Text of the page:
Get everything ready to welcome home your new family member.
Preparing your home
Welcoming a new puppy into your home is an exciting time, but they can also be a bit of a handful in their first few weeks. Having everything you’ll need on hand before your pup arrives will help them settle in quickly. Here are the essentials...
Food & water bowls
Stainless steel bowls are more durable than plastic and easier to keep clean. You can also get smart bowls that track eating habits and have motion-sensor covers to keep the food fresher.
Ask the breeder what they have been feeding your pup – ideally you’d stick to the same diet. Food designed especially for puppies have all the nutrients they need for growth and development.
It’s good to get your puppy used to a grooming routine as soon as they are home. Shampoo, brushes for the coat length of your dog’s breed and nail clippers are the essentials.
Bringing them home
When travelling by car it’s safest for your puppy to ride in a travel carrier or crate secured to a seat or in the boot. Think ahead - choose a crate that will be large enough for your fully-grown dog to stand up, stretch out and turn around inside.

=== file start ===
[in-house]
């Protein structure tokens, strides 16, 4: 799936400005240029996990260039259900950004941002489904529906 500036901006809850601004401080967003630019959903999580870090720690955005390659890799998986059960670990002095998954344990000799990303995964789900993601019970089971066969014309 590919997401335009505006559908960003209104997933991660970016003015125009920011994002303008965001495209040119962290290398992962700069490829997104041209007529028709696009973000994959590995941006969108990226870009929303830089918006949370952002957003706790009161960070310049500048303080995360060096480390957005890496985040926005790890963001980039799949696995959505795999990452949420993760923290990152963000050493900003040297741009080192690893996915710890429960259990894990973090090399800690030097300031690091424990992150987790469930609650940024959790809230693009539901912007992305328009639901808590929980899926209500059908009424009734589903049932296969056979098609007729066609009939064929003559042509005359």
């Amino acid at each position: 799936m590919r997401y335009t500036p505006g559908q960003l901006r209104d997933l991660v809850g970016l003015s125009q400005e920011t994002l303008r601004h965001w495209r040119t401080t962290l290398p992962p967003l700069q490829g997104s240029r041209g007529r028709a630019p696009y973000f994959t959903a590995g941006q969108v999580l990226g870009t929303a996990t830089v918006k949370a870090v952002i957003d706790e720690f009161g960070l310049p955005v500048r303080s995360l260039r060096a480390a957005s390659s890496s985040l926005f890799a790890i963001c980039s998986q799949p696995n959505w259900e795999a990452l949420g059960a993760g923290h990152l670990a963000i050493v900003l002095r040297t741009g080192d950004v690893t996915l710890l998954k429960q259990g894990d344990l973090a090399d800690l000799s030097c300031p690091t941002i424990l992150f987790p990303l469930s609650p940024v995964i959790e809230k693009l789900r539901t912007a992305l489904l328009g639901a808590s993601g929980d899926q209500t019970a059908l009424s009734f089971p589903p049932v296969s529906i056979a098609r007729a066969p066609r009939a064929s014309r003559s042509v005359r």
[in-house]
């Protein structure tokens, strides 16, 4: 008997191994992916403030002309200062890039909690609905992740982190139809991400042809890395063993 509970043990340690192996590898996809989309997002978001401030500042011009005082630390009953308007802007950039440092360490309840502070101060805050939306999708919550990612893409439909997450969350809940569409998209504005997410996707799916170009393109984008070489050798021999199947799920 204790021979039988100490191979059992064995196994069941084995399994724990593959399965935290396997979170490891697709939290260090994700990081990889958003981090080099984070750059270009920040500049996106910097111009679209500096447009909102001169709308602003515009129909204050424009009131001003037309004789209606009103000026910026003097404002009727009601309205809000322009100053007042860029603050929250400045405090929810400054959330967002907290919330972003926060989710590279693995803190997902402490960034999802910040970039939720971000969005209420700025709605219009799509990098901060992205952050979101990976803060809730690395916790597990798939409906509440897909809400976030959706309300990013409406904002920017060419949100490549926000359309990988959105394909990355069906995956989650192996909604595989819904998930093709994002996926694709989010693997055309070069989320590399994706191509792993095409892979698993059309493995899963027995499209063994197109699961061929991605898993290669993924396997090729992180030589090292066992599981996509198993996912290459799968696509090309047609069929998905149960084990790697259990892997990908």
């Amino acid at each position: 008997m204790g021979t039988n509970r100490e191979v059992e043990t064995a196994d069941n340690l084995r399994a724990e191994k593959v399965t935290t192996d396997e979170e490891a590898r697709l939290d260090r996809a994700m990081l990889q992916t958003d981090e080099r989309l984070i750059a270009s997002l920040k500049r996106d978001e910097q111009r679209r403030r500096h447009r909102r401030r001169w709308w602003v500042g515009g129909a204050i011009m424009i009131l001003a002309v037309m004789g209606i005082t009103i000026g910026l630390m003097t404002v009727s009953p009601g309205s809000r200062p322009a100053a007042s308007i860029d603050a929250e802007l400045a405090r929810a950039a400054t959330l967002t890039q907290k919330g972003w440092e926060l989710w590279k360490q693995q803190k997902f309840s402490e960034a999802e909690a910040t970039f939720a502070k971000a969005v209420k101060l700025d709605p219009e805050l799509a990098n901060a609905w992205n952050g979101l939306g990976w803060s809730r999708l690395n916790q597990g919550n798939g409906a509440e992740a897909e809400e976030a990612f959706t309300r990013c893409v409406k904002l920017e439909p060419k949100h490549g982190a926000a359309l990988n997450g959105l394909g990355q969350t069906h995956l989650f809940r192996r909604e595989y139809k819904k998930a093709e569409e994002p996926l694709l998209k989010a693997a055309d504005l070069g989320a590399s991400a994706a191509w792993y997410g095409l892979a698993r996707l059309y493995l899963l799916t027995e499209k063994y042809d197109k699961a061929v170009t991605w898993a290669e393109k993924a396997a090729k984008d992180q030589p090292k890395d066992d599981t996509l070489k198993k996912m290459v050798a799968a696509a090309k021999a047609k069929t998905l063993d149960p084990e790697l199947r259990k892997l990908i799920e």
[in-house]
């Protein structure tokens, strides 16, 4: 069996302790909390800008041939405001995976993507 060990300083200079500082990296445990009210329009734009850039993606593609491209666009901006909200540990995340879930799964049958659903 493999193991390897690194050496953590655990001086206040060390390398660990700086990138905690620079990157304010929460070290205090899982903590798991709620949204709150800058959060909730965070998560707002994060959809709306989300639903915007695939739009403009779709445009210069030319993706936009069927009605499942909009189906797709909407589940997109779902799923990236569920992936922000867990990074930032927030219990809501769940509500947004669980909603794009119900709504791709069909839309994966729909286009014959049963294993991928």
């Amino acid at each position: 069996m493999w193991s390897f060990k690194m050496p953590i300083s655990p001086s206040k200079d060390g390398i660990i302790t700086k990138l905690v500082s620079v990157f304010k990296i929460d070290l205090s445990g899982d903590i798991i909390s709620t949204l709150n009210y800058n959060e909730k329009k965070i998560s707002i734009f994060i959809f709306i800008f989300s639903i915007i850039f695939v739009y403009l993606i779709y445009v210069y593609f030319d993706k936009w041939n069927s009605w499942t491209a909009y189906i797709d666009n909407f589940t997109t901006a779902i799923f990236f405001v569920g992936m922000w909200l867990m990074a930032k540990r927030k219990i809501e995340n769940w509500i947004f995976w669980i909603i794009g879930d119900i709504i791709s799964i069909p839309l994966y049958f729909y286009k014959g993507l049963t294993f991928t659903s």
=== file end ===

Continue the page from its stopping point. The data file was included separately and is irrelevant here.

Tips for travelling
Make their crate cosy
Replicate a warm den with a soft bed or mat. If possible leave a blanket with them a few days before you take them home - it will help them settle if they have something familiar with them.
Travel on an empty stomach
Some dogs experience travel sickness and travel better on an empty stomach. Feed your puppy at least two hours before your journey and let them go to the toilet before you leave.
Bring the crate indoors
You can bring your crate into your home and put their dog bed in it to create a sleep space for your puppy – many are comforted by a sense of security from a cosy crate or pen.
Out for walks
Only when your puppy is fully vaccinated (around 14 weeks) can they safely go outdoors for walks. You can introduce the collar and lead around the home before this so they get used to the feeling.
Collar & identity tag
Measure your puppy's neck and compare to the collar sizes. You should be able to comfortably fit two fingers under the collar when it's fastened. Keep checking the size as they grow.
Standard leads, instead of retractable, are better while your puppy gets used to walking by your side. Nylon leads are lightweight and durable, making them a popular choice for puppies.